Serfing America by Sue Ann Thielke & Roger Ball

Serfing AmericaThielke, Sue Ann, Roger Ball. Serfing America: The Progressive Destruction of the American Dream. CreateSpace Publishers, 2014. 242 pp. $9.98. Purchase at Amazon and on Kindle for less.


Sue is a co-founder of Framework Productions, a company that seeks to publish “works that foster, encourage, promote, edify and educate the world from a perspective built on a Biblical Worldview.” Roger Ball currently serves as pastor of Freedom Church in Vero Beach, FL.  Sue is a member of Chuck Colosn’s Centurions Entrepreneurial Discipleship Training Program.


Divided into 12 chapters over 200 plus pages, Sue and Roger introduce the American experiment and show how a progressive agenda has corrupted what we know as the American Dream. They define a Progressive as a Liberal with a new name.

Throughout they show what the Progressive game plan is, how they have attacked the country at it’s moral roots. Chapter seven offers the real hope of America – Jesus Christ. From here on, they offer some practical suggestions concerning what we can do now. Specifically, what the church’s role ought to be in the return to founder’s hopes of the American Experiment. In the end, they argue that the hope is found in a genuine Christian revival and an American renewal.


While I do not typically like to wade into the political waters, especially on this website or social media, I found this work to be well researched and very Christ-centered. Sure, there is political talk and finger pointing, but they do so in order to juxtapose what is going on now as compared to the original vision for America.

They do not necessarily call out one particular political party though, as it is currently situated, the party we know as the Democrats are largely in their cross hairs. They do not, however, give a free pass to Republicans or any other political faction.

Perhaps what makes this book so worth reading is their understanding that while the Christ as revealed in Holy Writ is our savior and Lord, we must also seek to cultivate a worldview consistent with His revealed will. We must always remember that our battle is not against flesh and blood, that is, not against Democrats, Republicans, or Muslims or anyone else. Rather, our battle is “against the rulers, against the authorities, against the cosmic powers over this present darkness, against the spiritual forces of evil in the heavenly places.”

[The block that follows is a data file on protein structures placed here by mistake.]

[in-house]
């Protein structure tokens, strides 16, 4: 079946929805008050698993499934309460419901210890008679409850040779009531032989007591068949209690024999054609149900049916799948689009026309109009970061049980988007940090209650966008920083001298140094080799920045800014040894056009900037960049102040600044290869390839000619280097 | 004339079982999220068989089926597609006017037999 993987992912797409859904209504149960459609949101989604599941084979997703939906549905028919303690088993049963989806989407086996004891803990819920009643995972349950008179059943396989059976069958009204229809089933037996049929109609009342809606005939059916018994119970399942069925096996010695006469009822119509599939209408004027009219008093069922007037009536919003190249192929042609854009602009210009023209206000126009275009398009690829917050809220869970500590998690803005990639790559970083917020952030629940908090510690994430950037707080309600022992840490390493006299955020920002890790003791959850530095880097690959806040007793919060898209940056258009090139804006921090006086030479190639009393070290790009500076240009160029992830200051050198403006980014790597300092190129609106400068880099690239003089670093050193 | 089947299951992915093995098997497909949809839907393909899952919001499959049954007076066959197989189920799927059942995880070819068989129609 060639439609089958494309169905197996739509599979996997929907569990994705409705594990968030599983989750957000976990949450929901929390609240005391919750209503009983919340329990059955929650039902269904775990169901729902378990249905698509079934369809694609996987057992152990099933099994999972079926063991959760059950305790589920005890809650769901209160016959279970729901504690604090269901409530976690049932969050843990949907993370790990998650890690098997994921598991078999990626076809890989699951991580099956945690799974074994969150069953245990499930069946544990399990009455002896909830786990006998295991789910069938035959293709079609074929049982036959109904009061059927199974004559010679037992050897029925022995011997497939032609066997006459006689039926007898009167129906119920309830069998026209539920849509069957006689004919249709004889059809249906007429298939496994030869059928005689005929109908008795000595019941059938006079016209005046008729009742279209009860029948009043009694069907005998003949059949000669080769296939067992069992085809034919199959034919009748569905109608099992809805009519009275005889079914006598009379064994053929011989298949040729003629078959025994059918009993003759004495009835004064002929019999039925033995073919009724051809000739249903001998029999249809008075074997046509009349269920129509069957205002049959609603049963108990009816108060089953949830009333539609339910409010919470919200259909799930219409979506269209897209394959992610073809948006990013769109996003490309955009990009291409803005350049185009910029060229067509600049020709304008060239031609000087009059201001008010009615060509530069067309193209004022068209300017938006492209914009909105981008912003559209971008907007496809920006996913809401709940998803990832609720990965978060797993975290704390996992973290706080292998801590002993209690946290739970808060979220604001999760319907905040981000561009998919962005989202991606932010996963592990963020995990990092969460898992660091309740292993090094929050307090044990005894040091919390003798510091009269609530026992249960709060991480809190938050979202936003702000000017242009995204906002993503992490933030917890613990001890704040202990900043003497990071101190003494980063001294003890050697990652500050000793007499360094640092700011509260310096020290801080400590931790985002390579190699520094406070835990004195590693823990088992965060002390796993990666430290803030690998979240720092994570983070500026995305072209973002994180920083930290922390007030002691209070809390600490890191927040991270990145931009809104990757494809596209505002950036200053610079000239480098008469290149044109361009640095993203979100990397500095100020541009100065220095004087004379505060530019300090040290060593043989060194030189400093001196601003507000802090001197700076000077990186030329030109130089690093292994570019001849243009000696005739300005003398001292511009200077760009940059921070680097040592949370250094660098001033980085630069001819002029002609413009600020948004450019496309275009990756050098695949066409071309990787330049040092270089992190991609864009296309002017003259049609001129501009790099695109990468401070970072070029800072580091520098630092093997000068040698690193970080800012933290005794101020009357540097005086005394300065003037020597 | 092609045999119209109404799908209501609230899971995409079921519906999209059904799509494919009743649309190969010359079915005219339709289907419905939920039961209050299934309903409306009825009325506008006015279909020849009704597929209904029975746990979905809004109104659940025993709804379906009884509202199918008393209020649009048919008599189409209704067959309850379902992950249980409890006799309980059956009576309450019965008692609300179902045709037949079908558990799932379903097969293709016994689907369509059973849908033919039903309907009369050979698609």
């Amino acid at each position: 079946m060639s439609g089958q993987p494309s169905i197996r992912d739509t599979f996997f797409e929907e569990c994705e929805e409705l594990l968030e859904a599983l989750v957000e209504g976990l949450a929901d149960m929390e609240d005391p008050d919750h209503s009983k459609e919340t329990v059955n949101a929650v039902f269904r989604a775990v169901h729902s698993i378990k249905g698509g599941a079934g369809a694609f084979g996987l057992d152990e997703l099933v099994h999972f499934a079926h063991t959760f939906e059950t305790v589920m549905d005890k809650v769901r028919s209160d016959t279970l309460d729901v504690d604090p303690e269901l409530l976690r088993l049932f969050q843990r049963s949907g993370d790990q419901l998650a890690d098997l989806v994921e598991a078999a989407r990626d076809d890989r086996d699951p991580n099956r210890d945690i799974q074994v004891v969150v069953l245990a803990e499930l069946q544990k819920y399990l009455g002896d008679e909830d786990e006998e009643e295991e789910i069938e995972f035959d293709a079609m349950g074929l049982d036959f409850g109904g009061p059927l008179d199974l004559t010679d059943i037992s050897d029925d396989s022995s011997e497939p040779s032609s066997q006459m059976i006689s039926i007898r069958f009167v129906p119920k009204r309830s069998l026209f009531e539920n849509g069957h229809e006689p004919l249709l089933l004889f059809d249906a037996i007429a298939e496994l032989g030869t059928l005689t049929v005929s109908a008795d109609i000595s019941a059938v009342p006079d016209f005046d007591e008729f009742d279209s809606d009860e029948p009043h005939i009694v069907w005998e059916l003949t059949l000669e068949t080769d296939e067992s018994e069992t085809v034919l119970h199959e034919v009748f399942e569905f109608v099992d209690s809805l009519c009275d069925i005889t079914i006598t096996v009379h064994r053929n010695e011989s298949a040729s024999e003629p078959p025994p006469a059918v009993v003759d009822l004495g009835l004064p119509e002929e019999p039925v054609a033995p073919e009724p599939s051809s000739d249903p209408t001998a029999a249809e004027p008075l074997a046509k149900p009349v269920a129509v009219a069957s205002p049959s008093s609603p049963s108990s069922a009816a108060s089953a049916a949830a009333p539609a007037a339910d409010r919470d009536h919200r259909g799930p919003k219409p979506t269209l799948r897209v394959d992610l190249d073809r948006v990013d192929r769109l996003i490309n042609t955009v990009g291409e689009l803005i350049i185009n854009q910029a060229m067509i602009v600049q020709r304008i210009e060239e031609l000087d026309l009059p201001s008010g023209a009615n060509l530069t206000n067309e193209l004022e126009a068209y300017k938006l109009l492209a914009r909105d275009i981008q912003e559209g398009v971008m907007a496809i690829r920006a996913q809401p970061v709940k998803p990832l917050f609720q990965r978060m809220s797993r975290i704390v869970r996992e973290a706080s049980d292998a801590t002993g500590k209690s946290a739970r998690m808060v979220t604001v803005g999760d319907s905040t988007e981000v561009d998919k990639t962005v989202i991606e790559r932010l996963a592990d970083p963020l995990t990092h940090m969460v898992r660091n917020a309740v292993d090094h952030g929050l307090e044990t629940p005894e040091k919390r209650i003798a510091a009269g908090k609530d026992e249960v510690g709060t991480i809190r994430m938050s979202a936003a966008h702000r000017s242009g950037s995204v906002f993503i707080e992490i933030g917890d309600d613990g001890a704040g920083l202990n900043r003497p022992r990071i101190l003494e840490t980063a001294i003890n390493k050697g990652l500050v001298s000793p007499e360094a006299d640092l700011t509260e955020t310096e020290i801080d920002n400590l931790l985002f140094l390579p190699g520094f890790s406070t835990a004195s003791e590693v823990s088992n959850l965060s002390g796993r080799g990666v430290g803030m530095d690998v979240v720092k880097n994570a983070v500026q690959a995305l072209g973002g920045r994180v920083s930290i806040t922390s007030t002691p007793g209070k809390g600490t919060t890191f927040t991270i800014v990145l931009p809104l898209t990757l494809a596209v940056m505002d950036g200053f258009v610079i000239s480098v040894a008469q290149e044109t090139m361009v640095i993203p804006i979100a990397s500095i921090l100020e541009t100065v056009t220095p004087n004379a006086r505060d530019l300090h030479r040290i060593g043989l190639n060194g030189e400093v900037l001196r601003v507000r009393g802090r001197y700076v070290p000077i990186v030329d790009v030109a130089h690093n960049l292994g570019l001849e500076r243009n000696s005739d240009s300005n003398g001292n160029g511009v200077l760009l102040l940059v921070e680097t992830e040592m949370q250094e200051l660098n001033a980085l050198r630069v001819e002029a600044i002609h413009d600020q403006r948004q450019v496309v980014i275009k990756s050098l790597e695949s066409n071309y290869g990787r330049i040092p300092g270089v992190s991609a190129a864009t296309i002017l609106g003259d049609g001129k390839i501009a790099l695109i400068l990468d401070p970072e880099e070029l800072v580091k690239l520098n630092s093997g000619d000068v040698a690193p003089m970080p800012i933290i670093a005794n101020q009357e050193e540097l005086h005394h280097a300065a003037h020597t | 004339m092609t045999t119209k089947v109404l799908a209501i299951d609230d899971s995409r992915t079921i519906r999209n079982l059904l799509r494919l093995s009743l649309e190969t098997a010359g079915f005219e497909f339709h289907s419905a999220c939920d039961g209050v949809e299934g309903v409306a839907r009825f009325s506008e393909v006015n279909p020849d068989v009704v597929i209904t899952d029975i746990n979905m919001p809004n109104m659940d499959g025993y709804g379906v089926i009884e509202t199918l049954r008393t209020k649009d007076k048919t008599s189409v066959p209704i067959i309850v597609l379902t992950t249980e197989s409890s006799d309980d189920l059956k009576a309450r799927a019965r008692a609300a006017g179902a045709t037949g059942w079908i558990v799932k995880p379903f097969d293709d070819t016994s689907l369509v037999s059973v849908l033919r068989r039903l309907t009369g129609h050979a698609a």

This is a battle for the souls of man. This is a battle for the minds of men.  We have the Lord of Hosts on our side. On the other side is a defeated foe who is on a short leash.


I am grateful to Sue and Roger for publishing this book. I am grateful for their willingness to step out of line and speak against what is transpiring right before our eyes. I pray more Christians read this. I pray the call to action is heeded. I highly recommend this well-researched resource.

The Beatitudes by Thomas Watson

The BeatitudesWatson, Thomas. The Beatitudes: An Exposition of Matthew 5:1-10. Edinburgh: The Banner of Truth Trust, 2014. 352 pp. $27.00. Purchase at Westminster for less or for Kindle for $0.99.


This work was first published in 1660. It was first republished by the Banner of Truth Trust in 1971 and has since been reprinted seven times leading up to this edition which has been re-typeset. Thomas Watson (c. 1620-1686) wrote a number of books invaluable to the 21st century Christian as they were to the 17th century Christian.

I have reviewed one of his Puritan Paperbacks, All Things for Good, from the Banner a number of years ago.


Divided into twenty-two chapters, Watson exegetes each beatitude exhaustively. The first three chapters are merely introductory material to the beatitudes themselves.Chapter four and five look at the first beatitude, “blessed are the poor in spirit” while six through eleven look at the the second.

Only one chapter discusses the meek Christian and two chapters deal with spiritual hunger. A lengthy chapter fifteen looks at what it means to be merciful. Sixteen and seventeen look at the pure in heart while eighteen through twenty look at peacemakers and the children of God.

Chapter 21 concludes with a discussion on persecution while chapter twenty-two serves as an appendix.


Wow! That may be all I need to say about this resource. While most books on the beatitudes consist primarily of eight chapters (one per beatitude), Watson leaves no stone unearthed in his treatment of these glorious foundational truths of the Christian life.

Even though he published this work nearly 400 years ago, his work applies to the Christian still today. Perhaps a case could be made that this is true even more today given our current culture. Whereas Watson was fighting a theological battle between the Protestant and Catholic churches, the church today is fighting not only within herself due largely to a watered down message but also with a culture that no longer believes in God as Creator, sustainer, and savior of life.

For the Christian today, we must gird up our loins and prepare for the eventual onslaught against individuals in addition to the church. Watson’s work on the Beatitudes will help today’s Christian to stand firm on the foundation of the hope in Christ. As I read and re-read Watson’s words, I was taken to a deeper understanding of the importance of these eight truths as foundational to the Christian life.